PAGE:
Having spent most of last week in negative territory, US markets managed to close higher for the second week in succession. It was also a three-week high, but this was as a result of a strong one-day gain that coincided with a sharp two-day decline in US yields. This saw the US 10-year drop from 2.95% at Wednesday's close, to finish the week 8.4 basis points lower at 2.8660.
The so-called 3% yield trade that some investors appear to have been fearful of, and which appears to have gone some way to prompting some of the recent stock market volatility, seems to have been delayed. This in turn has helped put in a little bit of a floor for US and global stock markets.
The decline in US yields does appear to have only been at the long end with the 10/2’s spread narrowing sharply from just below 0.8% two weeks ago to just above 0.6%, which would suggest that markets still remain in two minds, despite last weeks Fed minutes, as to whether we’ll see four US rate rises this year, or something less than that.
The outlook for inflation, which markets appear to be increasingly pricing in, continues to look a little uncertain in terms of speed of trajectory, and it is this lack of conviction that appears to be driving some of the caution in pushing current longer-term yields too high, and too quickly.
It was also a mildly positive week for European stock markets last week, though the FTSE 100 lagged behind, but we should start the new week on the front foot as a result of the late surge in US markets on Friday.
Despite this markets are still expected to focus on the outlook for prices as we start the new week with a host of inflation reports from the EU as well as the latest US core PCE numbers, which is the Federal Reserve’s preferred inflation measure, and which despite evidence of significantly higher prices in various areas of the economy from wages to prices paid reports, still remains below the level it was a year ago.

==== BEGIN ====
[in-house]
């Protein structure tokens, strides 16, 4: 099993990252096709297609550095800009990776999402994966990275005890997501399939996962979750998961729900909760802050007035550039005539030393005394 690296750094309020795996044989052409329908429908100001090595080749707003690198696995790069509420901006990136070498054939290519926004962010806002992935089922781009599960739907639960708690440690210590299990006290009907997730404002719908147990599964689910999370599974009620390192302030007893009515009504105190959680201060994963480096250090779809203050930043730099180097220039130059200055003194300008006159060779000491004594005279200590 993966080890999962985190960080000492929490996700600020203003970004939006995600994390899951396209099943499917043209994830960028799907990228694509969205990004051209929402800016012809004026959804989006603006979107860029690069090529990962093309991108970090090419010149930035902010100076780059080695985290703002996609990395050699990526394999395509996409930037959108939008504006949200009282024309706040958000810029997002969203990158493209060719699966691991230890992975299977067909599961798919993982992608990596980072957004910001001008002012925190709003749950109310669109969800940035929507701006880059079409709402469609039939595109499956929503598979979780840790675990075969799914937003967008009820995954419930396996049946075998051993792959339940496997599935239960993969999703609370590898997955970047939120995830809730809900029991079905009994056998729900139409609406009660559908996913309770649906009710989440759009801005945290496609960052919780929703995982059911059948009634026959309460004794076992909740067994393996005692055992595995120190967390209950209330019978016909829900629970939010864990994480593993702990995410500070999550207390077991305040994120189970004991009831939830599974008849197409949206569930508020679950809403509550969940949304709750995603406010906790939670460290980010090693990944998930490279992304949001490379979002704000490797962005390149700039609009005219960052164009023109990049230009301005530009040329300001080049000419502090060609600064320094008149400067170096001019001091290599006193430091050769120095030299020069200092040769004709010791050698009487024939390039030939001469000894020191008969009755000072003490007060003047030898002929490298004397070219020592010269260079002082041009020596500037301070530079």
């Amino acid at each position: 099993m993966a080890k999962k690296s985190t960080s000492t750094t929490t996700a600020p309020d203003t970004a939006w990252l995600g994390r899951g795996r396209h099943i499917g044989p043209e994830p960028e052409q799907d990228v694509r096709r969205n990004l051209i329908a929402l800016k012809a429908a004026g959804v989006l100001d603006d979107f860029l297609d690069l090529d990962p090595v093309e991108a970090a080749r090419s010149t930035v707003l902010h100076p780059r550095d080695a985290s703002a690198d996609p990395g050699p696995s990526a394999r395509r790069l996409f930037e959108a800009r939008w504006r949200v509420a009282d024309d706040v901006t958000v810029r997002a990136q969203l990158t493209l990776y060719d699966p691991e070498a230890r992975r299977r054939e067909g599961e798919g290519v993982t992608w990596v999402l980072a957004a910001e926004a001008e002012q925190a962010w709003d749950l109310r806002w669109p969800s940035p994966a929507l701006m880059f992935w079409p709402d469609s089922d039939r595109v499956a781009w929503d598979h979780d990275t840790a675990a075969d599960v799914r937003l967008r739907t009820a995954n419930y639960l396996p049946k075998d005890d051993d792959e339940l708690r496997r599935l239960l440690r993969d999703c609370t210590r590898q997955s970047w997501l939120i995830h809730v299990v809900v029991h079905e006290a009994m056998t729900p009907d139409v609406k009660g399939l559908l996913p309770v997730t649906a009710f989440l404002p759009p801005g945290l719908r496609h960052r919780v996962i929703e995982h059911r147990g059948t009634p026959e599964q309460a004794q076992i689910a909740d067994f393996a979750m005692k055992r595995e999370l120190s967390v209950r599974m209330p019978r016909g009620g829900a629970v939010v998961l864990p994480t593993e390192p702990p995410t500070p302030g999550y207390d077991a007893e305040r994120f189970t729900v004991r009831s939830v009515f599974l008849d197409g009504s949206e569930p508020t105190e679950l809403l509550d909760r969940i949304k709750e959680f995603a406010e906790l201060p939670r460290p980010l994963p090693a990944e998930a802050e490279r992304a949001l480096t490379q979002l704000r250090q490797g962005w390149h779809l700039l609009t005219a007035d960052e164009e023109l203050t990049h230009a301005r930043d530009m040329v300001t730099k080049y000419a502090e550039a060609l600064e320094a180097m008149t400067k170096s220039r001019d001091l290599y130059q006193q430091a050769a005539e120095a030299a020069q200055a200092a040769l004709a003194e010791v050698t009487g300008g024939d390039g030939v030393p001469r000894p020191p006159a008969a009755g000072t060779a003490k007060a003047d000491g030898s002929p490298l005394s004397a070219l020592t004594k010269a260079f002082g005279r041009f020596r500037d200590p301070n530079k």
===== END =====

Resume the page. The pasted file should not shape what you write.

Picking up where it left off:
We’ll also get the first real in depth look at new Fed chief Jerome Powell and how he sees the US economy when he testifies to US lawmakers tomorrow in his first semi-annual testimony.
EUR/USD – currently stuck in a range between the peaks this year at 1.2530 and solid support just above the 1.2200 area with a bigger area of support at 1.2160. A break of this sideways consolidation is likely to give a decent indicator of the next move, with a slight bias towards the downside after the key day reversal of a few days ago.
GBP/USD – has so far been unable to move beyond the recent peak at 1.4145 but for now support at the 1.3750 area is holding. A break of that and the 50 day MA could prompt a move back to the 1.3660 area which prompted the recent move higher.
EUR/GBP – the bias remains for a move lower while below the 0.8910 area which has held for all of this year. While below the highs for this year the bias remains for a return to the lower end of the recent range at 0.8740.
USD/JPY – having hit a low of 105.54 last week the dollar has rebounded with the 105.00 area being the initial primary support area. The current rebound needs to get back above the 2017 lows at 107.30 to stabilise and signal a more positive story with a move back towards 108.00. Below the 105.00 are targets the 100.00 level.
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